The 4th Annual Foot Levelers Blue Ridge Marathon on April 20th was a poignant event for many of those involved, coming just five days after the bombing at the famed Boston Marathon, and less than a day after the second of two brothers involved was captured by Boston area police.
There was a moment of silence before the race started; many runners of the full and half marathons wore blue wristbands proclaiming a “run for Boston.” Fifteen half-marathoners (13.1 miles) switched to the full marathon (26.2) earlier in the week as a way to pay tribute to the fallen in Boston, where three spectators and a policeman (later in the week) were killed.
As it was one of the first major marathons in the country to be run after the Boston tragedy, the Blue Ridge Marathon took on somewhat of a national focus. In fact ESPN’s Outside the Lines program on Sunday morning spent the first ten minutes or so on the local race, highlighting the increased security and extra precautions taken. About 100 law enforcement officers were stationed along the route, compared to about 25 in previous years.
Roanoke City Police Chief Chris Perkins spoke before the race about a “highly visible law enforcement presence” that would be evident at the race. Many runners went out of their way to thank police officers as they went through intersections where there was traffic control needed – mindful perhaps of the yeoman work done by a number of law enforcement agencies in the Boston area in tracking down the two brothers responsible for the bombing there.
Those extra measures in Roanoke included backpack checkpoints and the removal of trash containers and mailboxes along the route where bombs could have been planted. Former Roanoke Star editor Pam Rickard, who had run in Boston and finished 18 minutes before the bomb went off, was interviewed by ESPN for Outside the Lines. Rickard ran a double Blue Ridge Marathon – starting at 2am with a handful of other runners, then running again at 7:35am in the official race, after finishing the first 26.2 miles.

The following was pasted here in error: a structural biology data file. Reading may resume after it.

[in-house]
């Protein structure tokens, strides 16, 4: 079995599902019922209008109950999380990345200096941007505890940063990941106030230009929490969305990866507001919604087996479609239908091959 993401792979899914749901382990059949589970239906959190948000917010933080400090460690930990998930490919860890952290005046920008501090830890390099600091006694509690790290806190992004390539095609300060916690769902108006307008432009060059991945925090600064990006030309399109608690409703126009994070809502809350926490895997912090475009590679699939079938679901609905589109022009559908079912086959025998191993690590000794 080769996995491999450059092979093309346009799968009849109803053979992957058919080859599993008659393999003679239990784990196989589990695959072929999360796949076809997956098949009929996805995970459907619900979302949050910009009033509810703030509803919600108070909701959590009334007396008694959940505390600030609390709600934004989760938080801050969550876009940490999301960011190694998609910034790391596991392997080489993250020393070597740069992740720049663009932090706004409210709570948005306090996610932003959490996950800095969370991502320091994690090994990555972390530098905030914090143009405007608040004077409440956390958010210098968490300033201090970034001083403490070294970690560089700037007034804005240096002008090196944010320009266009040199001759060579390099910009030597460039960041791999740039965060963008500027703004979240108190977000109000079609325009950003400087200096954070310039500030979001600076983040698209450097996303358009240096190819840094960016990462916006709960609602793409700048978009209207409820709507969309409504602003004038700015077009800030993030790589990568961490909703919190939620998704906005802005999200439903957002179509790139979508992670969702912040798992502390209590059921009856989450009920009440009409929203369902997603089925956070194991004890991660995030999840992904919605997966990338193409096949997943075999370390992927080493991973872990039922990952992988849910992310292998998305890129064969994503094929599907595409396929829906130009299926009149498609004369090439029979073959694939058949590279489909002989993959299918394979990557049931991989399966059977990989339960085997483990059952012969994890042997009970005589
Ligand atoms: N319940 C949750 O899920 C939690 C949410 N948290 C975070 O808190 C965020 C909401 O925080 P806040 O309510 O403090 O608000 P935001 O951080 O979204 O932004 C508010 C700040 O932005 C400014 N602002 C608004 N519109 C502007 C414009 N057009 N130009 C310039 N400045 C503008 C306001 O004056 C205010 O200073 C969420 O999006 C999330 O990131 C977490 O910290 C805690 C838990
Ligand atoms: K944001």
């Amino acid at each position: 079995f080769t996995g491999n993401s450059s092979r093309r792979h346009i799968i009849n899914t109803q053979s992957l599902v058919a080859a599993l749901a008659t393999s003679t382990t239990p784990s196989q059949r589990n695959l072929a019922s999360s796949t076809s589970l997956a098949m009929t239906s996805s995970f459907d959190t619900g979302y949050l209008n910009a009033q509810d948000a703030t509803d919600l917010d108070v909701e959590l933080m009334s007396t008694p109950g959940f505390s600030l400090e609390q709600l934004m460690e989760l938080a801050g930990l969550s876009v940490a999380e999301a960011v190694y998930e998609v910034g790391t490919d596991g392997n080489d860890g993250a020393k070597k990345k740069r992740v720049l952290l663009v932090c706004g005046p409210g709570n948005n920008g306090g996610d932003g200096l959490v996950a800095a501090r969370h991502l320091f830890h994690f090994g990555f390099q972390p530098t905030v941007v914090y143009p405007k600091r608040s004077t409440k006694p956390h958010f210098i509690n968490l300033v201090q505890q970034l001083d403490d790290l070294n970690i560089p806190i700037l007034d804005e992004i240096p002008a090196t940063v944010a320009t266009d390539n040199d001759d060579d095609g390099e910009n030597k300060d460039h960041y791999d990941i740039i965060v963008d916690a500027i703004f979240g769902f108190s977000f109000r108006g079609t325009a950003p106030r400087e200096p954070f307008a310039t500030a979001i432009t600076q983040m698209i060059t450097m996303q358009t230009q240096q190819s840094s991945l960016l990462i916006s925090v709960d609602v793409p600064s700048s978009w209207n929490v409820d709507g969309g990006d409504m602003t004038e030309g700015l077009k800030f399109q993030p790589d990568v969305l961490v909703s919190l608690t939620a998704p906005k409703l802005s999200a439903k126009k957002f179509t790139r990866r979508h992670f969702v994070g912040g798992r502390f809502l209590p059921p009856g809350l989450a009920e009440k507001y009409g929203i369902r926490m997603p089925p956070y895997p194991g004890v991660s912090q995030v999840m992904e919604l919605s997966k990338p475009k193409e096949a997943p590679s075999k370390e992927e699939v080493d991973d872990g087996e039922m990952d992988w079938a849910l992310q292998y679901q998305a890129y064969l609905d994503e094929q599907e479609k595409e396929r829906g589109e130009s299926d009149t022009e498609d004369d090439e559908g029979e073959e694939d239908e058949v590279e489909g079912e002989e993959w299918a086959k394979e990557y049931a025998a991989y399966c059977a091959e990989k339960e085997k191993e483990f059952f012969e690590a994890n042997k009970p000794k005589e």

Veteran marathon champions Frank Shorter, an Olympic gold medalist, and Boston Marathon multiple winner Bill Rodgers had words of inspiration at the marathon starting line and at a pasta dinner the night before, when Rodgers told the audience that the bombers had picked on “the wrong group,” noting that marathon runners are a tough crowd. Shorter was a medalist at the Munich Olympics in 1972, when PLO terrorists took Israeli athletes hostage, killing many of them at the airport during an aborted escape attempt.
A cool, sunny morning greeted runners on race day – ideal conditions that took runners over three major climbs in the marathon: Mill Mountain, Roanoke Mountain and Peakwood Drive in South Roanoke. It’s no wonder the Blue Ridge Marathon is billed as “America’s Toughest Road Marathon.”
More than 1200 runners took part, about two thirds of that total in the half marathon. Chris Powers of Philadelphia was the top overall finisher in the marathon with a time of 2:39:48; the top female finisher was Heather Wesolovski of New York in 3:24:25. The best half marathon time was Brad Adams of Knoxville in 1:20:06; Sarah Glenn of Roanoke was the first female to cross the finish line in the half marathon, in 1:29:17. All but Wesolovski’s time were course records.
“What an incredible event!” said half marathoner Diana Christopulos of Salem, who vowed to return next year. Many others shared the same sentiment, despite a challenging course layout for both the half and the full marathon. In its fourth year, the Blue Ridge Marathon attracted runners from the majority of states and several foreign countries.
(Publishers Note: Roanoke Star Editor Gene Marrano finished the half marathon in 1:56:09, 9th out of 30th in his age group and 165th overall.)
By Gene Marrano